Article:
Guest Author - Sarah Roop
With the start every New Year, resolutions are made with the hopes of making good on them. Some things are harder than others to do, but hopefully, some things are easier than expected. Organization is among the top resolutions made every year, and for scrap bookers and paper crafters, paper one of the top items that people need help organizing.
There are several methods you can use to organize your paper, and many good products out there to help us with our organizational dilemmas. We will cover several here, taking into account both our 8 ˝” x 11” papers and our 12” x 12” papers.
Color is the most used method or organizing your papers, and rightfully so. We all use color as our main design element. Take all your plain colored paper and organize it by size, then color. Secondly, a lot us have a favorite designer, or designers. Separate out all your patterned papers by designer. This is usually helpful as designers tend to have their own styles, color palettes, and patterns. You will find that a lot of their papers can successfully be combined this way.
Take all your papers and separate them into piles in the way that makes the most sense to you. Be sure you set up a discard pile for the papers you don’t think you will use any more. As you sort, don’t be afraid to utilize this pile. Anything that goes into this pile will no longer be wasting space in your area. Then you can sell it on EBay, donate it to a church or daycare center, or even swap with friends or give it to a fellow paper crafter.
Now that you have all your paper sorted, you will need a way to store it that makes sense to you. There are several ways you can store your paper, and there are dozens of organizational tools that can help you with this. You can store paper horizontal or vertical, depending on your space and preferences. Put some thought into this before make any purchases. I prefer vertical storage, it takes up less space, and you can find your papers more easily, as you can simply “thumb through” the tops of the papers without having to remove the papers on the top as you would do with horizontal storage methods. When you buy your organizational tools, make sure you have room for growth. You do not want to have to reorganize a few months down the road because you have run out of room. You also do not want to put your papers in too tightly, as you can wrinkle or crease them. It will also make them harder to sort through when you are looking for “that one perfect paper” for your projects.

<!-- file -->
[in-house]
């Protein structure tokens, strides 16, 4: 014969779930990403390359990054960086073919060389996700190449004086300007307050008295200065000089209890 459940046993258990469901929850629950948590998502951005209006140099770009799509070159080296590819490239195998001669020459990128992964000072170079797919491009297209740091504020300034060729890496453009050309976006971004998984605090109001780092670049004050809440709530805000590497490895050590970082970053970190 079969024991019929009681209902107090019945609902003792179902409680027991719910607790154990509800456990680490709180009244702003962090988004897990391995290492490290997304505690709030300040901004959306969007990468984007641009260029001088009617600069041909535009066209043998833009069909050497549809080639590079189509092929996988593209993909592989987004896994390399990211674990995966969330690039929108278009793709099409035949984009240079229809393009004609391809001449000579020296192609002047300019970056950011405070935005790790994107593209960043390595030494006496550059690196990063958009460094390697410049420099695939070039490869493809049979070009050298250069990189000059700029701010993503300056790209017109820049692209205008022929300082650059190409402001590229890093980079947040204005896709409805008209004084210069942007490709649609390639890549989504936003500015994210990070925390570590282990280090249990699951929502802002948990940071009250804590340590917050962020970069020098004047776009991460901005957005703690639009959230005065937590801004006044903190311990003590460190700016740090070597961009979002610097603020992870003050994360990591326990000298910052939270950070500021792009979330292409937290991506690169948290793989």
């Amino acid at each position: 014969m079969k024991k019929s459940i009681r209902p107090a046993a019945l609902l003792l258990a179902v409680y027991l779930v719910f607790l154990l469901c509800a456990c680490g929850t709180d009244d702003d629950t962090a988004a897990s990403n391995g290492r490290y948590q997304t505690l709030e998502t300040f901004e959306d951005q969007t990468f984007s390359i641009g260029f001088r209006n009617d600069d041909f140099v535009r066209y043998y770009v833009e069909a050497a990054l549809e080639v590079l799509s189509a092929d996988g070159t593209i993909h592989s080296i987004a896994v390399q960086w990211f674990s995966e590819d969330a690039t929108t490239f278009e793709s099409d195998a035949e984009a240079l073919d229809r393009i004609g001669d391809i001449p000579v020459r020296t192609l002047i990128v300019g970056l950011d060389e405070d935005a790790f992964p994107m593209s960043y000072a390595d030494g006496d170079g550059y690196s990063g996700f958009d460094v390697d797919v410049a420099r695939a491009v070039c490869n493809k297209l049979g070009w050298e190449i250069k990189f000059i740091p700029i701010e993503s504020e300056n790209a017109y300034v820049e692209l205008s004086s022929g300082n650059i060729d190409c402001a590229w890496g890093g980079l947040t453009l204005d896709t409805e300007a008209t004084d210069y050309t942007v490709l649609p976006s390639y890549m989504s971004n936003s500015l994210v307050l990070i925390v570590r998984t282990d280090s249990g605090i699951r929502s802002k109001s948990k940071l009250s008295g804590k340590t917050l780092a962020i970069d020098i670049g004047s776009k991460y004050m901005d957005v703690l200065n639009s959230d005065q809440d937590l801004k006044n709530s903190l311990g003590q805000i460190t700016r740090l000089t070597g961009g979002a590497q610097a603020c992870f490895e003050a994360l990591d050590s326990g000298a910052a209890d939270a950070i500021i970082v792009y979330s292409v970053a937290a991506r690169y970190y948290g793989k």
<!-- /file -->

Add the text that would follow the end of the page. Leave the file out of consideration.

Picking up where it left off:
The last thing you need to do is label your storage bins. You do not want to go through all this trouble and end up still having to hunt for what you need. While this will not be the most fun paper crafting project you have ever done, it will be among the most satisfactory of them, and it will make all future projects easier and more fun.